Because the workers had to stand all the time they were working, not even being allowed to sit to eat, young children employed in such factories often grew up with deformities such as knock knees. Sir Samuel Smith, a doctor, explained how when he was interviewed on the 16th of July, 1832:
"Up to twelve or thirteen
years of age, the bones are so soft that they will bend in any direction. The
foot is formed of an arch of bones of a wedge-like shape. These arches have to
sustain the whole weight of the body. I am now frequently in the habit of seeing
cases in which this arch has given way. Long continued standing has also a very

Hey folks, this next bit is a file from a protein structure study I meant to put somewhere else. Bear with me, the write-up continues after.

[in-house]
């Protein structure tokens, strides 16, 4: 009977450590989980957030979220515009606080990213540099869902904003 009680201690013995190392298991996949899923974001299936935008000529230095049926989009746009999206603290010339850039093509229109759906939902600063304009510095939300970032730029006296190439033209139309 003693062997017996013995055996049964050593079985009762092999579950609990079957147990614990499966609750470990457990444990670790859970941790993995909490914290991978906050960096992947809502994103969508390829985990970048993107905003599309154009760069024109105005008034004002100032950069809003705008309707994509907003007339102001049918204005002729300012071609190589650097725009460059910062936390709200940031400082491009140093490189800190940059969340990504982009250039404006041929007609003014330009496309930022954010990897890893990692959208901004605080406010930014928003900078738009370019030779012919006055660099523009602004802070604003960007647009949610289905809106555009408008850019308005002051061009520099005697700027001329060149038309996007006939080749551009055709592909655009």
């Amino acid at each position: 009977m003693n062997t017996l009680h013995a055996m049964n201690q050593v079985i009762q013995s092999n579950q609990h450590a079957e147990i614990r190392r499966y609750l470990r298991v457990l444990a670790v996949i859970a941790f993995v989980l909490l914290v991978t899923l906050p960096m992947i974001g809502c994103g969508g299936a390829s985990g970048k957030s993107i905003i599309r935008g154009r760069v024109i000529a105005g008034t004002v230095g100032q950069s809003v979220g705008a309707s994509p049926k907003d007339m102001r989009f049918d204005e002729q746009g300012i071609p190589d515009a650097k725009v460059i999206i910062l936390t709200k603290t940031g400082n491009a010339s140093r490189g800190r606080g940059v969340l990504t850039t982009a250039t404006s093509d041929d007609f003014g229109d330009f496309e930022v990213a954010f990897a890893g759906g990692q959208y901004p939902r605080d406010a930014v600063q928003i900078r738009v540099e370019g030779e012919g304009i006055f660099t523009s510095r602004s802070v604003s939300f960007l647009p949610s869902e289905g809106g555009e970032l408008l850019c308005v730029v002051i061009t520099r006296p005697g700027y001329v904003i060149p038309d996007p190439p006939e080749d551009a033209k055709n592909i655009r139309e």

injurious effect upon the ankles. But the principle effects which I have seen
produced in this way have been upon the knees. By long continued standing the
knees become so weak that they turn inwards, producing that deformity which is
called "knock-knees" and I have sometimes seen it so striking, that
the individual has actually lost twelve inches of his height by it."
Also, because of having to stand for long hours, young girls employed grew up with deformed pelvises. Because their bones were soft and still growing, when they have to stand for ages, the pelvis cannot develop properly.
"Instead of forming an oval aperture, it forms a triangular one, the part supporting the spine being pressed downwards, and the parts receiving the heads of the thigh-bones being pressed inwards."
This meant that if the girl became pregnant in later life, the foetus could not leave the womb and the doctor would be forced to kill the child to save the woman's life.